Mitochondria play key roles in cellular energy metabolism in eukaryotes. Mitochondria of most organisms contain their own genome and specific transcription and translation machineries. The expression of angiosperm mtDNA involves extensive RNA-processing steps, such as RNA trimming, editing, and the splicing of numerous group II-type introns. Pentatricopeptide repeat (PPR) proteins are key players in plant organelle gene expression and RNA metabolism. In the present analysis, we reveal the function of the MITOCHONDRIAL SPLICING FACTOR 2 gene (MISF2, AT3G22670) and show that it encodes a mitochondria-localized PPR protein that is crucial for early embryo development in Arabidopsis. Molecular characterization of embryo-rescued misf2 plantlets indicates that the splicing of nad2 intron 1, and thus respiratory complex I biogenesis, are strongly compromised. Moreover, the molecular function seems conserved between MISF2 protein in Arabidopsis and its orthologous gene (EMP10) in maize, suggesting that the ancestor of MISF2/EMP10 was recruited to function in nad2 processing before the monocot–dicot divergence ~200 million years ago. These data provide new insights into the function of nuclear-encoded factors in mitochondrial gene expression and respiratory chain biogenesis during plant embryo development.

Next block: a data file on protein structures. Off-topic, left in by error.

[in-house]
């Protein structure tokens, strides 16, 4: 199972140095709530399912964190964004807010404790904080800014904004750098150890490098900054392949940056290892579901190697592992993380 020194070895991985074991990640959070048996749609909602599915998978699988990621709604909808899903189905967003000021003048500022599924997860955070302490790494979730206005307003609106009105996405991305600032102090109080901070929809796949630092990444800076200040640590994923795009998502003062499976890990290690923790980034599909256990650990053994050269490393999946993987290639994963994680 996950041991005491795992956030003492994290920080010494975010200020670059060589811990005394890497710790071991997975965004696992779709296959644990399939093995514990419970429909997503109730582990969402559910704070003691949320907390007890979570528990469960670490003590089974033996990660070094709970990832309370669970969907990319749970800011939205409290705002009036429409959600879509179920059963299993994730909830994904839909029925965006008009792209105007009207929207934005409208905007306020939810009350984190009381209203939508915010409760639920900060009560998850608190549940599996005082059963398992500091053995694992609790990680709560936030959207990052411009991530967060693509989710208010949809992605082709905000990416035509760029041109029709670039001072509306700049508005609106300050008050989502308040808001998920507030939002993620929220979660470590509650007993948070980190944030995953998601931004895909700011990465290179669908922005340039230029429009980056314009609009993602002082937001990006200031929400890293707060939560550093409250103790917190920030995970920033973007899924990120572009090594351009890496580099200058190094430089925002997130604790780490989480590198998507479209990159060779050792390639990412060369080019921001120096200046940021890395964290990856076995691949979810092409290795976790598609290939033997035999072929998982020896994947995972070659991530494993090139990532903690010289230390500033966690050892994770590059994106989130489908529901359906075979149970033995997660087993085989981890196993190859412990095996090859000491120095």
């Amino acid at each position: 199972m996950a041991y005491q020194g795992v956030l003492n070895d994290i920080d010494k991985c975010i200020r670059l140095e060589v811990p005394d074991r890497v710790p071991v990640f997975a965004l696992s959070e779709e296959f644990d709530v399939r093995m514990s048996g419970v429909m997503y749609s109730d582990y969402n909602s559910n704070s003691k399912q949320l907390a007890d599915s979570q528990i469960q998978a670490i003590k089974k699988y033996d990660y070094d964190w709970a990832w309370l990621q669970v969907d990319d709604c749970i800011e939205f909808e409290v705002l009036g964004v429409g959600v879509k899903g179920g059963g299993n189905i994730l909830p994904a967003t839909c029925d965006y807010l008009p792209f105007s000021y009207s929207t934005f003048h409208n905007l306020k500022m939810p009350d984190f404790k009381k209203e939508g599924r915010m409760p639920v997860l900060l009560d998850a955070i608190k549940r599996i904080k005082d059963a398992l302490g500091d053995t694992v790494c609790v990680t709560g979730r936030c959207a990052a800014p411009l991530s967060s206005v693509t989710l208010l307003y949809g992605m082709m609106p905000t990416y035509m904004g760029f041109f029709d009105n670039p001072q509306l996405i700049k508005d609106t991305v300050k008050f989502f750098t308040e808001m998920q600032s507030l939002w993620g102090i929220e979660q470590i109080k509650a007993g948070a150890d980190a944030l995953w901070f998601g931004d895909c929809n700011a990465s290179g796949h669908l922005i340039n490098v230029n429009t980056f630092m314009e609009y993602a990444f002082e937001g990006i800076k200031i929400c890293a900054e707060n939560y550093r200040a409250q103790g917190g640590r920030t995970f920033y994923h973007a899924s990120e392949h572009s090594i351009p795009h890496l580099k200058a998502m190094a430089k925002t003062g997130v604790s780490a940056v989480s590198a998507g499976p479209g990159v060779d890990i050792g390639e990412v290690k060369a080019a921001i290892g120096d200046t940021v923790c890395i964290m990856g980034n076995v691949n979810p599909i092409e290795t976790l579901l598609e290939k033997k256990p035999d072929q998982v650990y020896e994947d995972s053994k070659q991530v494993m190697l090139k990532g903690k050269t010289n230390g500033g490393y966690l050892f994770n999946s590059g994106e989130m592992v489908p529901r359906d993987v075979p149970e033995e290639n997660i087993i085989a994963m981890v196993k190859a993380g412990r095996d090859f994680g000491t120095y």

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- Complex I
- Group II intron